### Math/EEB 466. Mathematical Ecology.

The fundamental question in ecology is a quantitative one: “What determines the distribution and abundance of organisms of different kinds?” Answers to this question take the form of mathematical models. Since ecological systems are heterogeneous and highly dynamic, such models are expected to account for the variability of organism abundance in both space and time. This course introduces the mathematics of dynamical models in ecology. We are interested in the relationships (a) between models and the principles of ecology, (b) among different model formulations, and (c) between models and ecological data.

Ecological systems are strongly and famously nonlinear, which means that ecological models cannot typically be “solved”. Rather, the techniques of nonlinear analysis, including dynamical systems theory, bifurcation analysis, and scientific computation, can be used to reveal model predictions. Deterministic nonlinear analysis alone is insufficient, however: careful consideration of ecological systems requires probabilistic thinking, both to account for the complexity of the real world and to make sense of data. In this course, we lay a solid foundation for the mathematical tools, both deterministic and stochastic, of the theoretical ecologist. We begin with deterministic nonlinear analysis of population models, proceed to the consideration of stochasticity in its various forms, and conclude by developing the tools needed to treat ecological models as scientific instruments. Throughout, emphasis is placed on the concepts that unify the subject and on a critical evaluation of the manner in which models express, or fail to express, aspects of biological complexity.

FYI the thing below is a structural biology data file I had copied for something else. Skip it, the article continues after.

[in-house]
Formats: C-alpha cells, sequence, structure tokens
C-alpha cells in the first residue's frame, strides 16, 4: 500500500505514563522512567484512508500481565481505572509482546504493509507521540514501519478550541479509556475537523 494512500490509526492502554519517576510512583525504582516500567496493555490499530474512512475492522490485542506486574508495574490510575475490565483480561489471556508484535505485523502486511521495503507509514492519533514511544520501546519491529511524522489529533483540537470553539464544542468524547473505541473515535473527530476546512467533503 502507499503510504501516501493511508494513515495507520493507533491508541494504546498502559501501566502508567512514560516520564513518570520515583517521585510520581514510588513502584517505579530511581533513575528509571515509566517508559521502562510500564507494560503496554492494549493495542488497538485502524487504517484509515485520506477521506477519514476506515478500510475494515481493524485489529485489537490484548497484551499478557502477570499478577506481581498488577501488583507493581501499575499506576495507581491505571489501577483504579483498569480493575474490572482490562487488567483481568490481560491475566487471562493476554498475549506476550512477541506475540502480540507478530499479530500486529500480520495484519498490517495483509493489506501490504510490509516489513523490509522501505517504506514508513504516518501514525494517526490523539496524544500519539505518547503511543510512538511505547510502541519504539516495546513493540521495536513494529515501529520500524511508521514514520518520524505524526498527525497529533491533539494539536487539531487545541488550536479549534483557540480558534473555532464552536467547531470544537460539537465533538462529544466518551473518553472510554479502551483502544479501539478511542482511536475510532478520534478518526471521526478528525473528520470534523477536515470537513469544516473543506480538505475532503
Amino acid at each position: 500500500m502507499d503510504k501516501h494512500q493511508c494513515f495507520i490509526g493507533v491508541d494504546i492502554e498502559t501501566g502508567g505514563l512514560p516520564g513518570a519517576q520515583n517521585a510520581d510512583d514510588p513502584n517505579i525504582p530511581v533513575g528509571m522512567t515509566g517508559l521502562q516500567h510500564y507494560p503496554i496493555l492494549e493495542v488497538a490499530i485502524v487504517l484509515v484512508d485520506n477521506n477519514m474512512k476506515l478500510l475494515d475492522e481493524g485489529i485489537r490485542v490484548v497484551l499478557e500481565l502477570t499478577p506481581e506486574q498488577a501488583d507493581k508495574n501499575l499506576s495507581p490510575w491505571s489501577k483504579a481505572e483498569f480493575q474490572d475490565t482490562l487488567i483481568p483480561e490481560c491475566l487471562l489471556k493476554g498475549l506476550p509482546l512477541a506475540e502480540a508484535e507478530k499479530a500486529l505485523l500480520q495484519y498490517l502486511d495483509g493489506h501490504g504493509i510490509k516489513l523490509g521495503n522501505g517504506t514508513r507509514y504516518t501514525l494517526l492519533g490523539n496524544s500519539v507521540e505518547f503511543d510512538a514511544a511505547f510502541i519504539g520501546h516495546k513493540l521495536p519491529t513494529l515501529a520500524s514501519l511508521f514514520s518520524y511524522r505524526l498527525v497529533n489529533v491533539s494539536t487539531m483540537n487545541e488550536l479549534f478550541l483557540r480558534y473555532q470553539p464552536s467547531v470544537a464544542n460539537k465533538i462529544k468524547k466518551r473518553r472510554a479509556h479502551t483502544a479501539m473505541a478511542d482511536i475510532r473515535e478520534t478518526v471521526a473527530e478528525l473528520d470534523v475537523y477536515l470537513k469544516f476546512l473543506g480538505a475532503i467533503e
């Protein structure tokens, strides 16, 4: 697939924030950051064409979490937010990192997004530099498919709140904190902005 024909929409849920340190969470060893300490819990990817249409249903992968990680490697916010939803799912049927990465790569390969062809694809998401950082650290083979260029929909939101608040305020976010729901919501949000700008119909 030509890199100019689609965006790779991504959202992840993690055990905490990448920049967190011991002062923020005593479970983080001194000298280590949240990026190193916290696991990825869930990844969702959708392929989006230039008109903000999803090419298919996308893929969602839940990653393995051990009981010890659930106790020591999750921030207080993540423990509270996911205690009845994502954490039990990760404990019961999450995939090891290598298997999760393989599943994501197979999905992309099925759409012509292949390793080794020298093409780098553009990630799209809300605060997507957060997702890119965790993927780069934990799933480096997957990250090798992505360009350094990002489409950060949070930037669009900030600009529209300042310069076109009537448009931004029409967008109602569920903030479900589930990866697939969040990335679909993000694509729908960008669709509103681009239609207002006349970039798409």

Students completing the course will have learned to create their own mathematical models, to analyze these models, and to test model predictions by confronting them with data.

Graduate and undergraduate students interested in the use of mathematical models and theoretical, statistical, and computational epidemiology and ecology are encouraged to enroll. The techniques introduced in the course will be useful to students from many disciplines, including ecology, evolutionary biology, complex systems, applied mathematics, physics, epidemiology, engineering, computer science, economics, natural resources, and others.

The course presumes mathematical maturity at the level of advanced calculus with prior exposure to ordinary differential equations, linear algebra, and probability. Students with concerns about their level of preparation are invited to consult the instructor before registering.

The course requirements consist of attendance at lecture, participation in discussion, and completion of periodically-assigned readings and homework exercises.
Some homework problems will involve numerical computation in the **R** programming environment.

The most recent course syllabus can be found here.